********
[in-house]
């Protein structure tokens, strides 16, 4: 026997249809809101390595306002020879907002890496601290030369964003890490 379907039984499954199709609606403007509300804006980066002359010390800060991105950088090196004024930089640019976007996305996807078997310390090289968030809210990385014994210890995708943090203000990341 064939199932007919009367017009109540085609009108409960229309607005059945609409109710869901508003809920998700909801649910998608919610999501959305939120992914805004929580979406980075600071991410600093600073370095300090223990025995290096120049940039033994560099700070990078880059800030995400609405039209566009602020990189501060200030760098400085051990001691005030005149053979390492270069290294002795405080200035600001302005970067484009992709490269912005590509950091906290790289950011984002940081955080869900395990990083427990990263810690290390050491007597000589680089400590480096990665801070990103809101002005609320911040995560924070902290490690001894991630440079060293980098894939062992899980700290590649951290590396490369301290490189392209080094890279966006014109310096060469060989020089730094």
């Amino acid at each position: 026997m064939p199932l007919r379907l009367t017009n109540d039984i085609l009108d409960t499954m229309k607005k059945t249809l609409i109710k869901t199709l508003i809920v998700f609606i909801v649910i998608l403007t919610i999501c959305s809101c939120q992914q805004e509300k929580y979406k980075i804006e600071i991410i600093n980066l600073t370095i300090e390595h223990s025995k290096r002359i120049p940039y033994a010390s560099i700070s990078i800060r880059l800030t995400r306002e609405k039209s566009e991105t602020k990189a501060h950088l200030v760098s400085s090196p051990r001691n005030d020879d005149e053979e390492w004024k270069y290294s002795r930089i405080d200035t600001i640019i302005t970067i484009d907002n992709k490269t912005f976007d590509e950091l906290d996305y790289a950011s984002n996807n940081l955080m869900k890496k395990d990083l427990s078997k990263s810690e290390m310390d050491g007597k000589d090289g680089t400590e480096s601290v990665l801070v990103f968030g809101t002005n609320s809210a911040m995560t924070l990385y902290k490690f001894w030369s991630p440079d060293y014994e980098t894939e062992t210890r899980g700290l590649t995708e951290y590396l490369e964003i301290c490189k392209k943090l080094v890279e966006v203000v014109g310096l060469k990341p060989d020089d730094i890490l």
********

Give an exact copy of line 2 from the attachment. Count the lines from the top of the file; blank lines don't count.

């Protein structure tokens, strides 16, 4: 026997249809809101390595306002020879907002890496601290030369964003890490 379907039984499954199709609606403007509300804006980066002359010390800060991105950088090196004024930089640019976007996305996807078997310390090289968030809210990385014994210890995708943090203000990341 064939199932007919009367017009109540085609009108409960229309607005059945609409109710869901508003809920998700909801649910998608919610999501959305939120992914805004929580979406980075600071991410600093600073370095300090223990025995290096120049940039033994560099700070990078880059800030995400609405039209566009602020990189501060200030760098400085051990001691005030005149053979390492270069290294002795405080200035600001302005970067484009992709490269912005590509950091906290790289950011984002940081955080869900395990990083427990990263810690290390050491007597000589680089400590480096990665801070990103809101002005609320911040995560924070902290490690001894991630440079060293980098894939062992899980700290590649951290590396490369301290490189392209080094890279966006014109310096060469060989020089730094």